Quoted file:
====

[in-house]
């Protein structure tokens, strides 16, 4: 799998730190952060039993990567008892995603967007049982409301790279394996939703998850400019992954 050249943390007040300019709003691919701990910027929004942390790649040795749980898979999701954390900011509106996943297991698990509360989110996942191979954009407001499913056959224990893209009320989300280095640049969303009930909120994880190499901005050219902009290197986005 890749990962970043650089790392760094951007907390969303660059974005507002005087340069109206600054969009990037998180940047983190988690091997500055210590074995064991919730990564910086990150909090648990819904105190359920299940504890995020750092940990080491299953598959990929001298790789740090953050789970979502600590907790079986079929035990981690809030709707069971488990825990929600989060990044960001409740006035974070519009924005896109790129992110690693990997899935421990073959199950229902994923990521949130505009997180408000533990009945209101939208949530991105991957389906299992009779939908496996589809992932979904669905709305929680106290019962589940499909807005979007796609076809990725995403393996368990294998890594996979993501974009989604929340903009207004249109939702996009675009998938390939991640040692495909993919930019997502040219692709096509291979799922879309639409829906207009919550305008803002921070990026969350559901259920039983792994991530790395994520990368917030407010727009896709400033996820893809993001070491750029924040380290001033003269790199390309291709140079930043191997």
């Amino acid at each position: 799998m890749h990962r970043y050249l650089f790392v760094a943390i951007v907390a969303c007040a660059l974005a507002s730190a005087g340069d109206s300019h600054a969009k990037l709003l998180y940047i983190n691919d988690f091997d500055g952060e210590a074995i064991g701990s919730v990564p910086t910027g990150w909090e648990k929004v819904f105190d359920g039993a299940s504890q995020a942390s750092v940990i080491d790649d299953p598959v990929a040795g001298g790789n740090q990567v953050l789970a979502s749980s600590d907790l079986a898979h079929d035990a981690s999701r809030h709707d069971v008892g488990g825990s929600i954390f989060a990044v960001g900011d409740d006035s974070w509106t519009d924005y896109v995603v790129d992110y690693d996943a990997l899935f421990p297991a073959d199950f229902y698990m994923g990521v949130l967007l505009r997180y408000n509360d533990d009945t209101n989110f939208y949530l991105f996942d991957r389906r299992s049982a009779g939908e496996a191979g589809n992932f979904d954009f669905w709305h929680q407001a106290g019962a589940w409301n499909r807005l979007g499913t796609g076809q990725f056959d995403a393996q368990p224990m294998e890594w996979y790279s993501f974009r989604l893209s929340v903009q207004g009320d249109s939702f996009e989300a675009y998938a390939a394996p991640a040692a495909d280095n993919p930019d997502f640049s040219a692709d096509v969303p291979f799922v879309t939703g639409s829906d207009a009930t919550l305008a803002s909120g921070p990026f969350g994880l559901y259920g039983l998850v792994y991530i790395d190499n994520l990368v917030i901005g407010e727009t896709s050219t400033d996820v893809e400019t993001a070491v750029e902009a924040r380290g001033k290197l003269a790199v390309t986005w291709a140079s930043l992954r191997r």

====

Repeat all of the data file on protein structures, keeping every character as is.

[in-house]
């Protein structure tokens, strides 16, 4: 799998730190952060039993990567008892995603967007049982409301790279394996939703998850400019992954 050249943390007040300019709003691919701990910027929004942390790649040795749980898979999701954390900011509106996943297991698990509360989110996942191979954009407001499913056959224990893209009320989300280095640049969303009930909120994880190499901005050219902009290197986005 890749990962970043650089790392760094951007907390969303660059974005507002005087340069109206600054969009990037998180940047983190988690091997500055210590074995064991919730990564910086990150909090648990819904105190359920299940504890995020750092940990080491299953598959990929001298790789740090953050789970979502600590907790079986079929035990981690809030709707069971488990825990929600989060990044960001409740006035974070519009924005896109790129992110690693990997899935421990073959199950229902994923990521949130505009997180408000533990009945209101939208949530991105991957389906299992009779939908496996589809992932979904669905709305929680106290019962589940499909807005979007796609076809990725995403393996368990294998890594996979993501974009989604929340903009207004249109939702996009675009998938390939991640040692495909993919930019997502040219692709096509291979799922879309639409829906207009919550305008803002921070990026969350559901259920039983792994991530790395994520990368917030407010727009896709400033996820893809993001070491750029924040380290001033003269790199390309291709140079930043191997």
């Amino acid at each position: 799998m890749h990962r970043y050249l650089f790392v760094a943390i951007v907390a969303c007040a660059l974005a507002s730190a005087g340069d109206s300019h600054a969009k990037l709003l998180y940047i983190n691919d988690f091997d500055g952060e210590a074995i064991g701990s919730v990564p910086t910027g990150w909090e648990k929004v819904f105190d359920g039993a299940s504890q995020a942390s750092v940990i080491d790649d299953p598959v990929a040795g001298g790789n740090q990567v953050l789970a979502s749980s600590d907790l079986a898979h079929d035990a981690s999701r809030h709707d069971v008892g488990g825990s929600i954390f989060a990044v960001g900011d409740d006035s974070w509106t519009d924005y896109v995603v790129d992110y690693d996943a990997l899935f421990p297991a073959d199950f229902y698990m994923g990521v949130l967007l505009r997180y408000n509360d533990d009945t209101n989110f939208y949530l991105f996942d991957r389906r299992s049982a009779g939908e496996a191979g589809n992932f979904d954009f669905w709305h929680q407001a106290g019962a589940w409301n499909r807005l979007g499913t796609g076809q990725f056959d995403a393996q368990p224990m294998e890594w996979y790279s993501f974009r989604l893209s929340v903009q207004g009320d249109s939702f996009e989300a675009y998938a390939a394996p991640a040692a495909d280095n993919p930019d997502f640049s040219a692709d096509v969303p291979f799922v879309t939703g639409s829906d207009a009930t919550l305008a803002s909120g921070p990026f969350g994880l559901y259920g039983l998850v792994y991530i790395d190499n994520l990368v917030i901005g407010e727009t896709s050219t400033d996820v893809e400019t993001a070491v750029e902009a924040r380290g001033k290197l003269a790199v390309t986005w291709a140079s930043l992954r191997r």